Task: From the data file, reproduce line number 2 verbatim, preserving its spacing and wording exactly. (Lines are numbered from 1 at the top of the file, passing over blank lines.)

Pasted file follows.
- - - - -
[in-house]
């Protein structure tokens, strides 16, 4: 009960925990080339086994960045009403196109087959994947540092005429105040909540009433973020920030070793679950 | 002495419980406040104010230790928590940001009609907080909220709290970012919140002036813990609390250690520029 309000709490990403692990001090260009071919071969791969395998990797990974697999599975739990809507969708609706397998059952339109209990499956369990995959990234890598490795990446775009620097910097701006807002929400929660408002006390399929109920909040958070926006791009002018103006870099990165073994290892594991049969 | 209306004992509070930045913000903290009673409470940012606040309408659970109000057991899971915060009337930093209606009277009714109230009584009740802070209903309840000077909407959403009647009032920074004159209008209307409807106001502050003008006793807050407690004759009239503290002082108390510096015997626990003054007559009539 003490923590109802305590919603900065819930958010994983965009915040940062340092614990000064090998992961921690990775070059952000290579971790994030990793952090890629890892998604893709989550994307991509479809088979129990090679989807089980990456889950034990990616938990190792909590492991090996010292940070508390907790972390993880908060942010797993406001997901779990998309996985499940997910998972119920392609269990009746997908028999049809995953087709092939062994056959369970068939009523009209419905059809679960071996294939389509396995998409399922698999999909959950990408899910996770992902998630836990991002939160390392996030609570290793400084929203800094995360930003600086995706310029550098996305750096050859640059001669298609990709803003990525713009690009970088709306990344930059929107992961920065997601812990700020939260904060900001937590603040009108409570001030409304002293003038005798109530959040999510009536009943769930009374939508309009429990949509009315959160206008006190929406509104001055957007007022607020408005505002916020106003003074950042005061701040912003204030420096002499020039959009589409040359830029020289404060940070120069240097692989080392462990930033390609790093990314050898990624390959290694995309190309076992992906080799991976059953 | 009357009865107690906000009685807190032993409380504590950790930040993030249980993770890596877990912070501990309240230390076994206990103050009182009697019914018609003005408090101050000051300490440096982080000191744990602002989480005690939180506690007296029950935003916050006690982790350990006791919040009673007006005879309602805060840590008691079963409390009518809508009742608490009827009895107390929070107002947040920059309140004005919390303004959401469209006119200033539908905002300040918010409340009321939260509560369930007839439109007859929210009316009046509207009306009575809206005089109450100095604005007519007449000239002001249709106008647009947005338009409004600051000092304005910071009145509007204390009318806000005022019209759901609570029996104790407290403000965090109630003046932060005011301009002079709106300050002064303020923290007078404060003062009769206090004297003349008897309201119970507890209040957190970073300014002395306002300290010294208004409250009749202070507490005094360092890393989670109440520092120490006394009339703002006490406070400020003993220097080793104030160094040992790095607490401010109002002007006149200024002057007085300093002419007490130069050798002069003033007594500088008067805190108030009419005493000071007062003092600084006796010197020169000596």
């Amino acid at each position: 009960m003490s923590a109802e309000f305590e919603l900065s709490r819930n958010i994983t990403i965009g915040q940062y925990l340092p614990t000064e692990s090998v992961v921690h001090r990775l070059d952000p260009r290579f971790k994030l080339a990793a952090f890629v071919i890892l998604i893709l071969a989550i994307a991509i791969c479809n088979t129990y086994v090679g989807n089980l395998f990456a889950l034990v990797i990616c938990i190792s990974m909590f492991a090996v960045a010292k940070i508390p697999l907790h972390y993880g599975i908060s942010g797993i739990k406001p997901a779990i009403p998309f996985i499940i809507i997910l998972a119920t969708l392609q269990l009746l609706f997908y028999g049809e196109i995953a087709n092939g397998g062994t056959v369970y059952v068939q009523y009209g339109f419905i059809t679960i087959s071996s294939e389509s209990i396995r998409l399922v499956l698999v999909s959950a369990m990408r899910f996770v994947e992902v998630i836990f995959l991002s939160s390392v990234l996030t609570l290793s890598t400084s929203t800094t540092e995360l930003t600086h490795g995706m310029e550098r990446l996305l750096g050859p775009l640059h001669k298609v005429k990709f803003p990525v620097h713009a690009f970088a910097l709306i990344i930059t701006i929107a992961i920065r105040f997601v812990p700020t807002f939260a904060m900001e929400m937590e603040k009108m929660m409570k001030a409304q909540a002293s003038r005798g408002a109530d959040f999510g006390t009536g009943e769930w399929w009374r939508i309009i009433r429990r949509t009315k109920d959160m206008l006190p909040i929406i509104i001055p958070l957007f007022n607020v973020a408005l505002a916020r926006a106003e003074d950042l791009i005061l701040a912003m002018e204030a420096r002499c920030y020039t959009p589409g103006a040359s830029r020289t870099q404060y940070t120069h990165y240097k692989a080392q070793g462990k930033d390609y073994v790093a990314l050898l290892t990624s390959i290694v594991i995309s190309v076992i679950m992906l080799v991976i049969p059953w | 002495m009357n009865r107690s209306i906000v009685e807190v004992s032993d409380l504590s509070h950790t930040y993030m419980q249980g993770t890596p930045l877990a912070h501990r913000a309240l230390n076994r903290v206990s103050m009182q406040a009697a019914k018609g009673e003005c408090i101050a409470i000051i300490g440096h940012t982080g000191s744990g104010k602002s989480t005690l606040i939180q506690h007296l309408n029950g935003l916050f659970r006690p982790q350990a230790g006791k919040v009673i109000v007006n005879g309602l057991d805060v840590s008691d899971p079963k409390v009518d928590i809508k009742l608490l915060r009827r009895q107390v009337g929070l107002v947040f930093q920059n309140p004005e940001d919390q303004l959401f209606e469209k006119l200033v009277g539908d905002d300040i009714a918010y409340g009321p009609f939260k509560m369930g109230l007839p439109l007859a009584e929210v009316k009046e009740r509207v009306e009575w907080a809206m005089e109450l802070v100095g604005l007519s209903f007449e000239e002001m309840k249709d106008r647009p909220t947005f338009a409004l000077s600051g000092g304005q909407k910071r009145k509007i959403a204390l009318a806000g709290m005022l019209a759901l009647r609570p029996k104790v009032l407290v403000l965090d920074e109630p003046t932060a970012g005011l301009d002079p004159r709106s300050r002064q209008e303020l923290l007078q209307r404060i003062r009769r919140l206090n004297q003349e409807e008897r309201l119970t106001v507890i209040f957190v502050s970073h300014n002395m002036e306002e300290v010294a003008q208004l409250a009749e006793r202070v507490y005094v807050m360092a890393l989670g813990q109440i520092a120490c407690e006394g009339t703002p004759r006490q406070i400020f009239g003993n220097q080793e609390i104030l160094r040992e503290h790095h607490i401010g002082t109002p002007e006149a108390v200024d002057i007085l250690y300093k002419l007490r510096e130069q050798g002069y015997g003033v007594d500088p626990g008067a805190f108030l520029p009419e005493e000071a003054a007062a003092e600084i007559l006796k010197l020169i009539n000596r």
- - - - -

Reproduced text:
């Protein structure tokens, strides 16, 4: 009960925990080339086994960045009403196109087959994947540092005429105040909540009433973020920030070793679950 | 002495419980406040104010230790928590940001009609907080909220709290970012919140002036813990609390250690520029 309000709490990403692990001090260009071919071969791969395998990797990974697999599975739990809507969708609706397998059952339109209990499956369990995959990234890598490795990446775009620097910097701006807002929400929660408002006390399929109920909040958070926006791009002018103006870099990165073994290892594991049969 | 209306004992509070930045913000903290009673409470940012606040309408659970109000057991899971915060009337930093209606009277009714109230009584009740802070209903309840000077909407959403009647009032920074004159209008209307409807106001502050003008006793807050407690004759009239503290002082108390510096015997626990003054007559009539 003490923590109802305590919603900065819930958010994983965009915040940062340092614990000064090998992961921690990775070059952000290579971790994030990793952090890629890892998604893709989550994307991509479809088979129990090679989807089980990456889950034990990616938990190792909590492991090996010292940070508390907790972390993880908060942010797993406001997901779990998309996985499940997910998972119920392609269990009746997908028999049809995953087709092939062994056959369970068939009523009209419905059809679960071996294939389509396995998409399922698999999909959950990408899910996770992902998630836990991002939160390392996030609570290793400084929203800094995360930003600086995706310029550098996305750096050859640059001669298609990709803003990525713009690009970088709306990344930059929107992961920065997601812990700020939260904060900001937590603040009108409570001030409304002293003038005798109530959040999510009536009943769930009374939508309009429990949509009315959160206008006190929406509104001055957007007022607020408005505002916020106003003074950042005061701040912003204030420096002499020039959009589409040359830029020289404060940070120069240097692989080392462990930033390609790093990314050898990624390959290694995309190309076992992906080799991976059953 | 009357009865107690906000009685807190032993409380504590950790930040993030249980993770890596877990912070501990309240230390076994206990103050009182009697019914018609003005408090101050000051300490440096982080000191744990602002989480005690939180506690007296029950935003916050006690982790350990006791919040009673007006005879309602805060840590008691079963409390009518809508009742608490009827009895107390929070107002947040920059309140004005919390303004959401469209006119200033539908905002300040918010409340009321939260509560369930007839439109007859929210009316009046509207009306009575809206005089109450100095604005007519007449000239002001249709106008647009947005338009409004600051000092304005910071009145509007204390009318806000005022019209759901609570029996104790407290403000965090109630003046932060005011301009002079709106300050002064303020923290007078404060003062009769206090004297003349008897309201119970507890209040957190970073300014002395306002300290010294208004409250009749202070507490005094360092890393989670109440520092120490006394009339703002006490406070400020003993220097080793104030160094040992790095607490401010109002002007006149200024002057007085300093002419007490130069050798002069003033007594500088008067805190108030009419005493000071007062003092600084006796010197020169000596």